[Noozhawk’s note: Click here for Dan McCaslin’s debut column.]
I fell in love with hiking and backpacking behind Santa Barbara when attending UC Santa Barbara en route to earning a Ph.D. in the 1970s.
We are very fortunate to live here surrounded by exotic natural beauty and sweet vistas out to sea, but we also have spectacular near-wilderness areas right behind us, and then we can enjoy those truly wild federal wilderness zones just over San Marcos Pass, too.
North of Santa Barbara, east of Los Angeles, and west of Bakersfield: our five nearby federal wilderness tracts encompass about 500,000 pristine acres of exciting natural splendors. We will encounter condors, horned toads, mule deer, mountain lion, California black bear, and the occasional enticing pictographs.
I’ve led many student groups into Los Padres National Forest as part of my day job teaching at Crane Country Day School in Montecito, and my son and I have relished many a backpack up Manzana Creek or over into the Sisquoc Canyon area (both in the San Rafael Wilderness).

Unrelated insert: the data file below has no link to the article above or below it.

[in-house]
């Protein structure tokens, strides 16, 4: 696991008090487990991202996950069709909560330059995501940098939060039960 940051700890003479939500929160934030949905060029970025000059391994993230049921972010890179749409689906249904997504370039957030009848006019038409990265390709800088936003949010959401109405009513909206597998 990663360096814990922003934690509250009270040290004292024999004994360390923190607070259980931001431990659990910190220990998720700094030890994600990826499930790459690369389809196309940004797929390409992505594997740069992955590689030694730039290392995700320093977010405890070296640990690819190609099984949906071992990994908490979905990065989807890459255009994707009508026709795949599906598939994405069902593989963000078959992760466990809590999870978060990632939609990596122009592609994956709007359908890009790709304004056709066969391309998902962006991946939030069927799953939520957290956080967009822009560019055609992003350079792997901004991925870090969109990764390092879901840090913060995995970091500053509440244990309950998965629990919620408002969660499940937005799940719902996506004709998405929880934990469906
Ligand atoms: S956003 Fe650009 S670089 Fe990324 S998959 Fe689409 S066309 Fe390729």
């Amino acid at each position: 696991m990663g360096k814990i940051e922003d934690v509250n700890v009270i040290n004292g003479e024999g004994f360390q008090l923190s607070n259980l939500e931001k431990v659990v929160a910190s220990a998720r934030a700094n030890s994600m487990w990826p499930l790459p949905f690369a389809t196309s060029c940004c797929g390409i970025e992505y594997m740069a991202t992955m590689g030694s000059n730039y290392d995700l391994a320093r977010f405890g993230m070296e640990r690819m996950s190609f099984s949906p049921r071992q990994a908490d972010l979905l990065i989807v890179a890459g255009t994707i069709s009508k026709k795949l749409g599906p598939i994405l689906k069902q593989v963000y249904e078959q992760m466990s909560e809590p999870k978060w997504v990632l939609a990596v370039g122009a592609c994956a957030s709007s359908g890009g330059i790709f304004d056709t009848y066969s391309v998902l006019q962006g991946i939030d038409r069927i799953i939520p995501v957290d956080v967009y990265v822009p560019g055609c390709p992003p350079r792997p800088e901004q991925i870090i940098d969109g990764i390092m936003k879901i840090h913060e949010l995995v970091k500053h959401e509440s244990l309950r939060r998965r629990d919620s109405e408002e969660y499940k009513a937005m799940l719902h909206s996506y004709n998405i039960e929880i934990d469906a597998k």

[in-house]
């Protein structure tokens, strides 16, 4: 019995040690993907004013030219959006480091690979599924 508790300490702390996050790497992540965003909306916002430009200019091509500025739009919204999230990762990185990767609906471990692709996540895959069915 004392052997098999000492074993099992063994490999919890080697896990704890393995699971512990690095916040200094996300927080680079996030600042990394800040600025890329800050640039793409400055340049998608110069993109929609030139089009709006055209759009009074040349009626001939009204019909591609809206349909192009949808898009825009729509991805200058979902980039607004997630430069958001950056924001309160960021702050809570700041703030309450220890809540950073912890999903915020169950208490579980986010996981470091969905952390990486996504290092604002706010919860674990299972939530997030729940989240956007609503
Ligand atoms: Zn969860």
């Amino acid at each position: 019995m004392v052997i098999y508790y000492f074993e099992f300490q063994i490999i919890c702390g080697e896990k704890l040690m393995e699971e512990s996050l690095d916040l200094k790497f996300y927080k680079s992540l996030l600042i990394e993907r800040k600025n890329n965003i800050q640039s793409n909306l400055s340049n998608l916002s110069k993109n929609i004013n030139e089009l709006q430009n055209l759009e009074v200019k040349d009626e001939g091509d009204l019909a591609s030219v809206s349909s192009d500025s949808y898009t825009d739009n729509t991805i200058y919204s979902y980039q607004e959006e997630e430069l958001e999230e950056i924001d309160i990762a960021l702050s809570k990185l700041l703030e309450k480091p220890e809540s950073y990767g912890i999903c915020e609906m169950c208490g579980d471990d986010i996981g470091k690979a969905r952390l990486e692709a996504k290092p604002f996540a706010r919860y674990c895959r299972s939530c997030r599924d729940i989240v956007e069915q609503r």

Every column will let you know how child-friendly the hike is and what ages are appropriate: start your children’s appreciation at a young age!
I’m enthusiastic about sharing my love and knowledge of Santa Barbara County’s weird and wild backcountry camps, as well as informing readers about half-day and full-day hikes closer to town.
Living on the Westside since 1986, I think nothing of tossing some gear in my truck, grabbing my son or friends, and hiking hither and yon — both for the workout but especially for the contrast and relief from urban stress.
Relative solitude is desperately important in our hectic times, and we can find it out on the many nearby trails.
I hope to inspire some readers to put down the surfboard or step away from the computer screen, and just start hiking.
In addition to spotlights on local hikes and extended backpacks, I will be writing occasional reviews of natural history books and weaving certain principles into the columns.
I look forward to sharing my knowledge and experiences and photos with all of you.
— Dan McCaslin is the author of Stone Anchors in Antiquity, and has written extensively about the local backcountry. He welcomes reader ideas for future Noozhawk columns, and can be reached at email@example.com. Click here to read additional columns. The opinions expressed are his own.